Will brushing your teeth with activated charcoal toothpaste really help whiten them and lift stains? We asked dentists to weigh in on the increasingly popular trend.

Activated charcoal is the buzzy health ingredient of the moment, showing up in everything from supplements to pressed juices to beauty products. And now, it’s also made its way to the oral care aisle, with brands like Curaprox and Twin Lotus marketing versions of activated charcoal toothpaste that claim to clean and whiten teeth and eliminate bad breath.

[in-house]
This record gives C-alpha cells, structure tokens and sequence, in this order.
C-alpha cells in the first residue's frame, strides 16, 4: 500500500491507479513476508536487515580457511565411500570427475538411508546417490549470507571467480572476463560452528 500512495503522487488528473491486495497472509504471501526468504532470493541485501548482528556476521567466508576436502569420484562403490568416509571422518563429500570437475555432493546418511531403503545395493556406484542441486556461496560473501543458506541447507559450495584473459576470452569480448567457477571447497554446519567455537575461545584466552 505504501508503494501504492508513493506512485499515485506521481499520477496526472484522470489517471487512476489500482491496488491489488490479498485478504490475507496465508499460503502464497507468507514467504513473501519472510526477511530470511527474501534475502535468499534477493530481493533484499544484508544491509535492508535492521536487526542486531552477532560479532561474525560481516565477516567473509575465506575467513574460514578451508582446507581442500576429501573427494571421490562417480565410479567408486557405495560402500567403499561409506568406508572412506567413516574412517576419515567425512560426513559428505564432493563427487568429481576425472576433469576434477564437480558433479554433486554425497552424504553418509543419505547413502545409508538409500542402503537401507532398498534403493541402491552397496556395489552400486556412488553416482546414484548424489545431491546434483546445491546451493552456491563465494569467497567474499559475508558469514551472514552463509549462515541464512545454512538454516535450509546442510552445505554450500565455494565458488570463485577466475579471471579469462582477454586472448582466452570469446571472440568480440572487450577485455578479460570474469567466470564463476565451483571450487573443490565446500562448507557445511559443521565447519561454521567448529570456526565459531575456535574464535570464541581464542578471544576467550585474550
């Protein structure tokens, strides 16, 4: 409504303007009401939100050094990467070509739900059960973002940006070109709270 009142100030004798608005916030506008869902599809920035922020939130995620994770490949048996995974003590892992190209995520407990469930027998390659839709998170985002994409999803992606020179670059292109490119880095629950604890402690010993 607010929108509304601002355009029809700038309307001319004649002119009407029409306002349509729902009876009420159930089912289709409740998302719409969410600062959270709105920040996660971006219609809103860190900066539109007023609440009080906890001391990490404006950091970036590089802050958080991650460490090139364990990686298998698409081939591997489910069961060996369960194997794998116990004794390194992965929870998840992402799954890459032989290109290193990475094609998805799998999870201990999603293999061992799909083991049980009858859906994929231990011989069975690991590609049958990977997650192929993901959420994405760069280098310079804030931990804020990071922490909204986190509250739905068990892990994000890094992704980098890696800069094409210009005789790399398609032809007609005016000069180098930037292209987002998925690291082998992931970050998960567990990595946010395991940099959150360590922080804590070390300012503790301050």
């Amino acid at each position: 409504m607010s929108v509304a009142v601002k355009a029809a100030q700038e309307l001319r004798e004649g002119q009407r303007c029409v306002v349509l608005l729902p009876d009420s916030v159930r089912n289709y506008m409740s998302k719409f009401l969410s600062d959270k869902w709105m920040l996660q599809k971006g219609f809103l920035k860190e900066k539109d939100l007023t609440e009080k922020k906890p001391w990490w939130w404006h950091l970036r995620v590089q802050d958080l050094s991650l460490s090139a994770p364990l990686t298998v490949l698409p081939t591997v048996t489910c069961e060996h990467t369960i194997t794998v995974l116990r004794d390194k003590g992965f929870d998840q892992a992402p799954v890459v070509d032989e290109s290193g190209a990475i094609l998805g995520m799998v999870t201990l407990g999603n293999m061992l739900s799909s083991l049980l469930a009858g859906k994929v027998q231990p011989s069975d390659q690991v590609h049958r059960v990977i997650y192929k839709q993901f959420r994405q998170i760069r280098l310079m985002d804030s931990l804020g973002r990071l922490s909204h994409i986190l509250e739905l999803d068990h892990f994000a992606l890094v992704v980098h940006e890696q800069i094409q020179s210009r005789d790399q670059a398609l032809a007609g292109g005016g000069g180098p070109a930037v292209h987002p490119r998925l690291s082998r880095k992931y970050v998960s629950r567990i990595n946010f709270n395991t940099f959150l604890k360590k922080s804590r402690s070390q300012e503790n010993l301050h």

Because it’s so porous, activated charcoal is sometimes used in emergency rooms to treat certain kinds of poisoning and overdose—by “soaking up” the poison, charcoal prevents it from being absorbed into the stomach. By this logic, some people believe activated charcoal can also be used to soak up toxins in the body (or in this case, stains on the teeth).

But is it a good idea to use toothpastes that contain activated charcoal? And will the ingredient really whiten and “detox” teeth? We asked dentists for their take.

Read more: https://www.health.com/oral-health/charcoal-toothpaste

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